UTCS Colloquium/AI Thamar Solorio/University of Texas at Dallas: Processing Code-Switched Text ACES 2.402 Friday May 2 2008 11:00 a.m.

Contact Name: 
Jenna Whitney
Date: 
May 2, 2008 11:00am - 12:00pm

There is a signup schedule for this event (UT EID required).

Type of Talk: UTCS Colloquium/AI

Speaker/Affiliation: Thamar Solo

rio/University of Texas at Dallas

Date/Time: Friday May 2 2008

Location: ACES 2.402

Host: Raymond Mooney

Talk Title:
Processing Code-Switched Text

Talk Abstract:
Code-switching is a

n interesting linguistic phenomenon
commonly observed in highly bilingu

al communities. It
consists of mixing languages in the same conversatio

nal
event. Despite its popularity this type of discourse has
recei

ved very little attention from the natural language
processing communit

y. Most of the work in this area
attempts to solve problems where the l

anguage samples
either spoken or written are monolingual.

We r

ecently started working on developing a part-of-speech
tagger for Spani

sh-English code-switched text. In the first half
of this talk I will di

scuss results of different approaches to solve
the tagging problem by t

aking advantage of existing resources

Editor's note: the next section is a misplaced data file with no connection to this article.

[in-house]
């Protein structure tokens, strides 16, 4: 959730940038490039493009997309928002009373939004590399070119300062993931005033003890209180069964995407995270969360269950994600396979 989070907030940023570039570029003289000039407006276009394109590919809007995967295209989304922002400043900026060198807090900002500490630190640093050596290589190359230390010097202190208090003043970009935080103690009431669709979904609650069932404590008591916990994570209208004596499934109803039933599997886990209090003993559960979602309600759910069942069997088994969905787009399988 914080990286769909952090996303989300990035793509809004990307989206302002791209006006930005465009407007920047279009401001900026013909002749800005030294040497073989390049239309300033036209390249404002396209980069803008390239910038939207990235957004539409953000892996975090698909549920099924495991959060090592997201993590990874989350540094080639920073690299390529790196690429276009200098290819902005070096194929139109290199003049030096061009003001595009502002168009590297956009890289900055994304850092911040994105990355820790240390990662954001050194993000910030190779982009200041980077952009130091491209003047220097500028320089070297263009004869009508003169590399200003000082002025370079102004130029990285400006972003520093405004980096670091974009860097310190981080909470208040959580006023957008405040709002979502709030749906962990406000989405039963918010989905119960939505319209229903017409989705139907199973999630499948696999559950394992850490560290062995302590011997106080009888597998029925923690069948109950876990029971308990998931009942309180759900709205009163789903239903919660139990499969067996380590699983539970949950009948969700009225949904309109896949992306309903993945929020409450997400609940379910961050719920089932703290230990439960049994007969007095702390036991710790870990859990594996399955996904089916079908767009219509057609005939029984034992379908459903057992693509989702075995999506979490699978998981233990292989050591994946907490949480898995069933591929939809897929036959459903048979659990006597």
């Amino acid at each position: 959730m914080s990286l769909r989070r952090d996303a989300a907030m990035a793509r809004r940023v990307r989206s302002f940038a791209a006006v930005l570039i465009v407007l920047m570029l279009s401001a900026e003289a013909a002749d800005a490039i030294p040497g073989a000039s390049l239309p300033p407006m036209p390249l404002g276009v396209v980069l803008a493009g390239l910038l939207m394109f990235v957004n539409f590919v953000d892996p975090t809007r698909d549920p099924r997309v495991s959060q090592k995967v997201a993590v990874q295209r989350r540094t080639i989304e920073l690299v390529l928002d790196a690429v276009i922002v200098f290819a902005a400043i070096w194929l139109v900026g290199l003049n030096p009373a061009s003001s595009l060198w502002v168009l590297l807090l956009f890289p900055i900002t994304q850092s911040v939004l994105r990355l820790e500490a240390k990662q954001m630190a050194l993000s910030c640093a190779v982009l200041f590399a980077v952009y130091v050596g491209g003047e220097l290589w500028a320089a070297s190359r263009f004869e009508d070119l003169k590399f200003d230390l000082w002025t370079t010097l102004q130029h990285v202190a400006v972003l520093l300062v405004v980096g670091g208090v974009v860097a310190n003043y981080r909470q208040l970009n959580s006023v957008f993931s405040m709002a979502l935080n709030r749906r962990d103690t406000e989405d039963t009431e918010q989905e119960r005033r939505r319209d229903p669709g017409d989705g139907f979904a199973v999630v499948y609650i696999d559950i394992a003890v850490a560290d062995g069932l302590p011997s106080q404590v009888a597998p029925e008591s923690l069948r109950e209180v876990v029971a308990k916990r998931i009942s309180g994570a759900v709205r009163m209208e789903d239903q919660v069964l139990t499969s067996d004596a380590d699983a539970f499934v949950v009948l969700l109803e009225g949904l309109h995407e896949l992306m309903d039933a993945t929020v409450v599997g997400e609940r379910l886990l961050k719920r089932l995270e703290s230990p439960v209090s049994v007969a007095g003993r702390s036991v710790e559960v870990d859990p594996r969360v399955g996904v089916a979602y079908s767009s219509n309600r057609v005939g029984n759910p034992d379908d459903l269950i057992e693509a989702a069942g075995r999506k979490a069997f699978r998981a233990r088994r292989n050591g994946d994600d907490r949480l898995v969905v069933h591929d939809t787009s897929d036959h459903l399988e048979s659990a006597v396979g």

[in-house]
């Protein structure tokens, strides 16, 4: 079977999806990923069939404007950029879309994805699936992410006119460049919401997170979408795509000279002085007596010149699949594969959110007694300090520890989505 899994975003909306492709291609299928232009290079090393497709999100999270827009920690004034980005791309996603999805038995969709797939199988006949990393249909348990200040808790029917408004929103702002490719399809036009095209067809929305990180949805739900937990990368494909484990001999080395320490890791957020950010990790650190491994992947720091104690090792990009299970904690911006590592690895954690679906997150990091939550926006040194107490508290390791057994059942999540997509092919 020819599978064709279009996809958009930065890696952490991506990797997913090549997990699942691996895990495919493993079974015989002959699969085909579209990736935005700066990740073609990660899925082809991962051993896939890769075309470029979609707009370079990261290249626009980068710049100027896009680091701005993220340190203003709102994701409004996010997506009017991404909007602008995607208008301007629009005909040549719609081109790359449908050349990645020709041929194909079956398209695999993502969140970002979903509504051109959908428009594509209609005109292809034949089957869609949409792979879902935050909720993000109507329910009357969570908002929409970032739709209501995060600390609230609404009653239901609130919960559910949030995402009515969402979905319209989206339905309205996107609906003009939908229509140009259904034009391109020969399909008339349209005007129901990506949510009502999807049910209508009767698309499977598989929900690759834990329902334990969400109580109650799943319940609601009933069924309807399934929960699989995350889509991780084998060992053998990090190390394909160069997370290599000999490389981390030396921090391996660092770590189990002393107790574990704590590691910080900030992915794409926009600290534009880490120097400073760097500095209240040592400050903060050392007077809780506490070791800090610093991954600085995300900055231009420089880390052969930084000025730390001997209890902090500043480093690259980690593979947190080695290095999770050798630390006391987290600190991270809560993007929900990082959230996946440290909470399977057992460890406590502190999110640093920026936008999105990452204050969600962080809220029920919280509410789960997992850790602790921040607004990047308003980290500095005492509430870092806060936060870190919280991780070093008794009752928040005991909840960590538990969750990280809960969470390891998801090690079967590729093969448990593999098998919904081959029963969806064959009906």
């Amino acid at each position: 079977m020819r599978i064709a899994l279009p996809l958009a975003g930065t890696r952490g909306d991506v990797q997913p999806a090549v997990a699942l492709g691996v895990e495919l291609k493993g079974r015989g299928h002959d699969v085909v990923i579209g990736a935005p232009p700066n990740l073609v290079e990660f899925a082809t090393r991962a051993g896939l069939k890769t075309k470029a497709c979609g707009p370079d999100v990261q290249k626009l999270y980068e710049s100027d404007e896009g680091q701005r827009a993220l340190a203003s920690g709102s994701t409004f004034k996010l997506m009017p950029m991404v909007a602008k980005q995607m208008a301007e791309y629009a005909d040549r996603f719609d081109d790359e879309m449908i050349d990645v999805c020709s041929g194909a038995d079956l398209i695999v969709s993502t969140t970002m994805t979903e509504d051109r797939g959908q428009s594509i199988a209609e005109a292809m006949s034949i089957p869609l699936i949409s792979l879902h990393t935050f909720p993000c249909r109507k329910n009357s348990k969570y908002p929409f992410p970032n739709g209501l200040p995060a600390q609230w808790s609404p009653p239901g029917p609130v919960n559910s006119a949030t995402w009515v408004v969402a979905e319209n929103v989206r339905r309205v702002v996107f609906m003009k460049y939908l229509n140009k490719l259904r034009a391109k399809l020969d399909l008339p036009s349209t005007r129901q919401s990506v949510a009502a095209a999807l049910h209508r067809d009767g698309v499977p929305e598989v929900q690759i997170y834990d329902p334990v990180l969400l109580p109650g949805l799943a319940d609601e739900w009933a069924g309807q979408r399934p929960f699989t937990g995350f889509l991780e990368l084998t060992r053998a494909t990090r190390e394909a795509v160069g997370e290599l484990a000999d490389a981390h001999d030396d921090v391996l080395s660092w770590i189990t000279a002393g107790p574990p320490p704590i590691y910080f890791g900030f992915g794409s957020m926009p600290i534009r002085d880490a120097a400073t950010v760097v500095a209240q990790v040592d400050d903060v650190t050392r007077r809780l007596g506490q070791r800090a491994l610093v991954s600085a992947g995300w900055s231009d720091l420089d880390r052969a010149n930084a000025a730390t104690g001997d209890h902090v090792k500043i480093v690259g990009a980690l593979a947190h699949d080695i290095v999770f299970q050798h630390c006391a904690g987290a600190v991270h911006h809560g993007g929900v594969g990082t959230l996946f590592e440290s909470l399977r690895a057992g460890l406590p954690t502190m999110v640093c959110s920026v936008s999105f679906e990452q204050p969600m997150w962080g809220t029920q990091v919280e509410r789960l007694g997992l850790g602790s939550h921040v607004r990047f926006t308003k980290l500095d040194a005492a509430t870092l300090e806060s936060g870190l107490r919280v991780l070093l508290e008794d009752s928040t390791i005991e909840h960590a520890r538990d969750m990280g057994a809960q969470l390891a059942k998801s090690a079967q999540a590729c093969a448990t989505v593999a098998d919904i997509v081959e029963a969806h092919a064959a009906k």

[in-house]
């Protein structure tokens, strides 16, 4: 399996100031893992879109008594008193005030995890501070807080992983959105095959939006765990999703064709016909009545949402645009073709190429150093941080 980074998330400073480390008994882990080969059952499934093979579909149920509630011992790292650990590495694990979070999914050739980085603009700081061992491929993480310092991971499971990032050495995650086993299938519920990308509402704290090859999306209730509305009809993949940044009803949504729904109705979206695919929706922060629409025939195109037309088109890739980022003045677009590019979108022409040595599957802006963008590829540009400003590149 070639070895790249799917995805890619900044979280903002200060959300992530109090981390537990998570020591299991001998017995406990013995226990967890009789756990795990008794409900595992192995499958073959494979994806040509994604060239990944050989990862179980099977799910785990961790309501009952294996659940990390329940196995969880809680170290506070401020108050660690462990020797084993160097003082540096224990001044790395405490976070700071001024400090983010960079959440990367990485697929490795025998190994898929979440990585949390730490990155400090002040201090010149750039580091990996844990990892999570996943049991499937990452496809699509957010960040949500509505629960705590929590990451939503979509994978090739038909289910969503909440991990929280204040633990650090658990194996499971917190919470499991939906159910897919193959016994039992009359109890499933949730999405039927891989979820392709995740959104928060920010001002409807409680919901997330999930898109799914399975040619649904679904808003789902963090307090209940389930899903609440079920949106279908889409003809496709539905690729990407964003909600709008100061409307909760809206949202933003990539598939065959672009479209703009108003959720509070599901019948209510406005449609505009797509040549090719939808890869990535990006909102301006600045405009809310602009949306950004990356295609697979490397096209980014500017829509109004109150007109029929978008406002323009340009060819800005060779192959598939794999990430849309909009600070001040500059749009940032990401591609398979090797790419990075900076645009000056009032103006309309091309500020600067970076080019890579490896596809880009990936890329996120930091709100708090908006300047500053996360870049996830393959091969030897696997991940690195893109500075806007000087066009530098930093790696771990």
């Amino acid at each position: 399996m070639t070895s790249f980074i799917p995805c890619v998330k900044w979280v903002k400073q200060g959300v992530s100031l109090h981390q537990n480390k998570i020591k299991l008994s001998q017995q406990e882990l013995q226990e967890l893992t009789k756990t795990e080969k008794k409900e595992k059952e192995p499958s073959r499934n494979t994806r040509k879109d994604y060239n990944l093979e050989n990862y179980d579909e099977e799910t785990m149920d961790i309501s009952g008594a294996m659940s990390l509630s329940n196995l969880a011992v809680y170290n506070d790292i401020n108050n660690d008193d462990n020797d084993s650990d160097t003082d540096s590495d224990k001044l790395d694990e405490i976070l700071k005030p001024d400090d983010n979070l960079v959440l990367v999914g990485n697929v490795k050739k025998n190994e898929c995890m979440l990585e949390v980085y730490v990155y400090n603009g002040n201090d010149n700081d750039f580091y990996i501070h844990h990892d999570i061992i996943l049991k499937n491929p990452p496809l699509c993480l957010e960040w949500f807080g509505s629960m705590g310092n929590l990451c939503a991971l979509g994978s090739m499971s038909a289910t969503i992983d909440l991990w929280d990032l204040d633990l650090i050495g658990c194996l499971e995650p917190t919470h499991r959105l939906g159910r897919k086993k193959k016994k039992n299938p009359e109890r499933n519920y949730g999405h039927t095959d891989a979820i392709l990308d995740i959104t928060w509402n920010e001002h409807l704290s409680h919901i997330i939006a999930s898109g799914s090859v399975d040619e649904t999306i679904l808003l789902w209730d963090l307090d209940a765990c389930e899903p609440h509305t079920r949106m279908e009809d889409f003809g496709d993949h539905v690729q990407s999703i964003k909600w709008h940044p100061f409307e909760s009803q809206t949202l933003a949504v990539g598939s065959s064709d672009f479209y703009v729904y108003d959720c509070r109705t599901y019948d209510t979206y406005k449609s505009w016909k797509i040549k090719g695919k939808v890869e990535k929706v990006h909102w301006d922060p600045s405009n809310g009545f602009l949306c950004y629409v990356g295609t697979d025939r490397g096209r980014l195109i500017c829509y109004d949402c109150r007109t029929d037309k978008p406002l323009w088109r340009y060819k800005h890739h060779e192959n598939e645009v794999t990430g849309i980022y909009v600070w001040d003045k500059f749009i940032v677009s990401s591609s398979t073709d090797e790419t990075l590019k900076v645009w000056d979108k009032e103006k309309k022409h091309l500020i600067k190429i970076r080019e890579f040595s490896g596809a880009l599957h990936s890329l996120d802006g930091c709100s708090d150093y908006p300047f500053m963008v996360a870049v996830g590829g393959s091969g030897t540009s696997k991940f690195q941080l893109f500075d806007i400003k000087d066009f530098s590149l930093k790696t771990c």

for both languages. The long-term
goal of this research is to
develop a full syntactic parser for Englis

h-Spanish code-switched
text commonly known as Spanglish that can be

exploited to
tackle higher-level tasks on mixed-language sources. Alth

ough
the work is focused on English-Spanish bilingual discourse the knowledge acquired from this project can later be extended to
other l

anguage combinations. In the second half I will discuss
a related proj

ect aimed at exploiting our bilingual tagger to
develop an automated sc

reening tool for the early identification
of Specific Language Impairme

nt in Spanish-English bilingual
children.

Speaker Bio:
Thamar

Solorio is a postdoctoral scholar in the Human Language
Technology Rese

arch Institute at the University of Texas at Dallas.
Before joining UTD
she was a Lecturer in the Computer Science
department at the Universit

y of Texas at El Paso. She received her
PhD in Computer Science in 2005
from the National Institute of
Astrophysics Optics and Electronics i

n Mexico. She is interested
in developing machine learning approaches f

or the syntactic analysis
of interlanguages.